However, it can be approached following identification of signs belonging to each of three components described above. It may also be important to identify susceptible sows. Prepartum loss of fat and in some cases muscles, frequent nowadays in hyperprolific females and carcass leanness appears to have a crucial impact on sows farrowing and post-partum; fat sows or very lean sows are predisposed to PDS. Primiparous (first litter) or older sows may have more difficulties coping in the change from pregnant to high-milk-producing.
The farrowing unit manager together with the gestation unit manager, nutritionist and veterinarian should work to characterise a particular situation and develop a programme of preventive action as quickly as possible.
The prognosis for the life of the affected sow or gilt is good; however, the prognosis for the reestablishment of normal lactation is guarded. Chilling, secondary diarrhoea and other neonatal diseases (such as crushing) decrease the chances for survival of individual piglets. In the most extreme cases of MMA, the affected sow usually recovers in two to five days with or without return of lactation. Culling the sow should be considered if she has several hard, non-functional mammary glands after recovery. Unless lactation is rapidly reestablished or supplemental feeding is successful, the chances for piglet survival are low.
At the herd level, prognosis is a function of identifying the contributing causes. Increasing attention to gilt preparation, feed and feeding of the sows, stress management and defining carefully ‘need to treat infection’ thresholds should help correct and prevent PDS in the future.
Although treating individuals can be rewarding, prevention will most probably be more dependent on a good gilt development programme. Thus, events that occur two or three days before farrowing related to hormonal level changes, for example, interfere with events occurring after farrowing and colostrum production. However, supplemental heat for the piglets during the first few days is energy conserving to them and can aid survival. Cross-fostering to lactating females may be a temporary solution particularly for those most affected.
Controlling cystitis, mastitis and/or uterine infection should also be included in the treatment strategy. A purulent discharge (pus) from the vulva does not necessarily indicate that the sow or gilt has a uterine infection (metritis). Although studies have revealed that over 60 per cent of clinically normal sows have vulvar discharge for 24 to 36 hours, this discharge is not correlated with impaired piglet growth. Discharge that persist past 36 hours often are accompanied by decreasing thrift of the litter and indicate a need to examine and treat the sow.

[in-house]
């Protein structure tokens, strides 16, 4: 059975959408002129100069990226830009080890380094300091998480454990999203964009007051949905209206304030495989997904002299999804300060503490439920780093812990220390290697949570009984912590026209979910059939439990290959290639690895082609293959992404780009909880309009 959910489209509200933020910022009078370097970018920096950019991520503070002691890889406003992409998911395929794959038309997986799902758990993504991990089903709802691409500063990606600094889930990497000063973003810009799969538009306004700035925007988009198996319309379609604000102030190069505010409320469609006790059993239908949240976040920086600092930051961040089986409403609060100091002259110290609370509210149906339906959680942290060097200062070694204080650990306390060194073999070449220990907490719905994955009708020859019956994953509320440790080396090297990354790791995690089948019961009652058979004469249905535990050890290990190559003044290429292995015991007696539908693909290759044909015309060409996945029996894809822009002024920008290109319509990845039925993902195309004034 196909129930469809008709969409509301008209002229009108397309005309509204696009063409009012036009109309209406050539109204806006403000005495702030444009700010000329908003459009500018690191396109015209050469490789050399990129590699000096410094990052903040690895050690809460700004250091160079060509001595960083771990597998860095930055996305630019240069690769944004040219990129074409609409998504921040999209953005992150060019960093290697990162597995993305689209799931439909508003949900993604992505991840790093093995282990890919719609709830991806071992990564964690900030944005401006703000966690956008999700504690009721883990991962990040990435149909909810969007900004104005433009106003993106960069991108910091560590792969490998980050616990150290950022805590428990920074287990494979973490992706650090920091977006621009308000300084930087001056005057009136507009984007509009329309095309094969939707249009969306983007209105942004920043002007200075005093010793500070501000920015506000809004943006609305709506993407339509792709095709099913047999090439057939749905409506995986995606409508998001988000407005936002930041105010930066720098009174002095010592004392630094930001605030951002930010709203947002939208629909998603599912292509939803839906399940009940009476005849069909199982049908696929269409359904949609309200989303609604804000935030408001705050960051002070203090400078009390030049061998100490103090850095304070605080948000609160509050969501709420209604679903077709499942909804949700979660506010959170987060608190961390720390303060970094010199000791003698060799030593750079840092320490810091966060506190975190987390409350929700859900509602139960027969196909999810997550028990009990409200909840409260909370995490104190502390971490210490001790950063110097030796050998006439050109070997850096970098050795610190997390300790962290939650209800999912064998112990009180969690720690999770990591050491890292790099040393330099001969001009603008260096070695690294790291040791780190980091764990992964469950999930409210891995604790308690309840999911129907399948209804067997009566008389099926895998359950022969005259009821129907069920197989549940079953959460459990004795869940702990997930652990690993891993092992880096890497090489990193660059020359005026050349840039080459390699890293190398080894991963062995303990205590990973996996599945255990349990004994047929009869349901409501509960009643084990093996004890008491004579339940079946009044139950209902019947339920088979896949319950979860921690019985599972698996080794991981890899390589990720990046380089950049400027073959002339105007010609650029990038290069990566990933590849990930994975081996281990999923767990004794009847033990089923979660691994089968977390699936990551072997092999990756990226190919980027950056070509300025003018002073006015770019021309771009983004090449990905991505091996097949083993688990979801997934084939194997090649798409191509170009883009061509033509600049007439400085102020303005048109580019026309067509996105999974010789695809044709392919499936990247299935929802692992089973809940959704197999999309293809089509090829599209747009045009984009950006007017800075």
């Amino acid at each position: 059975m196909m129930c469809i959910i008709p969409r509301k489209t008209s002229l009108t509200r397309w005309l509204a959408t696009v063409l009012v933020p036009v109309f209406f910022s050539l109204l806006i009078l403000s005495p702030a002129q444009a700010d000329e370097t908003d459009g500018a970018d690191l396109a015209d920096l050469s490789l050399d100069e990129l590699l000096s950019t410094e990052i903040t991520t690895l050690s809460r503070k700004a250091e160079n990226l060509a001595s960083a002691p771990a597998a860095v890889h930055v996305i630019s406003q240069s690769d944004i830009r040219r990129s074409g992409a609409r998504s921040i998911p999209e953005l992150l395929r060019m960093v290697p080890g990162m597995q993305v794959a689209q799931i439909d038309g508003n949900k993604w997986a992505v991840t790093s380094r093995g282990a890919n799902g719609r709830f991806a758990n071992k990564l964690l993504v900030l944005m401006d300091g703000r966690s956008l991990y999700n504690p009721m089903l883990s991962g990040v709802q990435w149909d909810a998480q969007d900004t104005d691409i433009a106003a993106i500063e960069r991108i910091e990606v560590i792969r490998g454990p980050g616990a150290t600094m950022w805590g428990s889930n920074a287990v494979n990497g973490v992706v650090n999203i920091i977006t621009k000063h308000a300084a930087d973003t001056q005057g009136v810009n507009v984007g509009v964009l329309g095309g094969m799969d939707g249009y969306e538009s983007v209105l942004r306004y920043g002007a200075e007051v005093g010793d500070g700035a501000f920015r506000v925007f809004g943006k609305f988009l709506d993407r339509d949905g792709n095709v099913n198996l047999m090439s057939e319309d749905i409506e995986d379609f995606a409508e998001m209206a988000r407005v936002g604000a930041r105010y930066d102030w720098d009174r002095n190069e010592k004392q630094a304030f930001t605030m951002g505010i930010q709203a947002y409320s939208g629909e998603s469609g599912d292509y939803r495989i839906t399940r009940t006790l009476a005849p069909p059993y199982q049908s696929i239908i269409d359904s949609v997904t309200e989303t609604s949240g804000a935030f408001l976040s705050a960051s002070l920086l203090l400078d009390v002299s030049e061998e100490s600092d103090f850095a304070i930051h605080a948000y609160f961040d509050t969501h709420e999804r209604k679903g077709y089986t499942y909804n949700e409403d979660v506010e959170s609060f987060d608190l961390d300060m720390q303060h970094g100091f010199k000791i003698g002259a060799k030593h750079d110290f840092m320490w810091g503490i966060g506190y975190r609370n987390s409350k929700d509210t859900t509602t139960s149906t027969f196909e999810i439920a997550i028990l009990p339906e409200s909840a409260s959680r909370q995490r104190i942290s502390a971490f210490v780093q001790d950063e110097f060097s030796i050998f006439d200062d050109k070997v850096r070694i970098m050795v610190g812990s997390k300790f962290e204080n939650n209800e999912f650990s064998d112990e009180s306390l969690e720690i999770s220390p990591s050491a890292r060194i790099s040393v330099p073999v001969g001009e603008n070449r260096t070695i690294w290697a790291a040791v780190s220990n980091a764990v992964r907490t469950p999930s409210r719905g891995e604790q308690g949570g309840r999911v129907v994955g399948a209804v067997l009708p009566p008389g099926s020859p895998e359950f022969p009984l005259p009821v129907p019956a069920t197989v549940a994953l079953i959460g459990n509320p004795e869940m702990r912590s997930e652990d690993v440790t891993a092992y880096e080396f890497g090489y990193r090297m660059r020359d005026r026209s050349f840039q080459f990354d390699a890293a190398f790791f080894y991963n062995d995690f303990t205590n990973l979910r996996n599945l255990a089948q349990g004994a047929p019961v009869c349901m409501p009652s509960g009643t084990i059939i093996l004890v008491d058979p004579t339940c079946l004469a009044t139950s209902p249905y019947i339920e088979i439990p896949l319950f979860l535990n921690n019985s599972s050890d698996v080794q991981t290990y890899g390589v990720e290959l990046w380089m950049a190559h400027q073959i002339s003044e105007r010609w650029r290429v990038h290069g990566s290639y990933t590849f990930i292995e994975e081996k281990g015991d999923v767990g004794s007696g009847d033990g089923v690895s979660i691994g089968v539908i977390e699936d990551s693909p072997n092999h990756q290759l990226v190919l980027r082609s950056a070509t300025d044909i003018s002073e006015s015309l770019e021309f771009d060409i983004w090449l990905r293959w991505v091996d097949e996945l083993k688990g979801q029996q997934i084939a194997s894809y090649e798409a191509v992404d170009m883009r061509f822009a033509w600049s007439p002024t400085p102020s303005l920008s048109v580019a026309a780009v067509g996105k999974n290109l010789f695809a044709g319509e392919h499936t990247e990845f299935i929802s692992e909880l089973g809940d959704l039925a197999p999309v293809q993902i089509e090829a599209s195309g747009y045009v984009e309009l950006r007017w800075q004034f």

Prevention should centre on herd health management, water and nutrition and tackling the three pathways with a prominent role in the occurrence of lactation failure. Efforts to reduce stress throughout gestation, especially near parturition, are important preventive measures. An example would be sow acclimatisation to the farrowing facility, especially the water distribution system.
Low water intake in gestation is a common risk factor for cystitis (inflammation of the bladder) and, secondarily, for post-partum uterine infection. Inadequate water intake just before farrowing may also lead the sow to conserve water at the expense of the water content of the intestine, leading to constipation.
Nutritional disorders are a significant factor in the development of PDS. Feeding levels all along the sow production cycle from before gestation to the time of farrowing and during lactation have an influence on the incidence of dysgalactia. Level and quality of fibre and protein are important factors to consider.
Attention to farrowing house environment is critical. Maintenance of clean, dry floors during gestation and parturition can reduce bacterial populations and thus reduce udder or uterine infections.
Preventive efforts using various drugs and hormones (fed and/or injected) prior to farrowing have occasionally produced excellent results. However, critical evaluations and continued study indicate that what works in one herd may have no value in another herd or may even have adverse consequences.
Find out more information on Postpartum Dysgalactia Syndrome (PDS) by clicking here.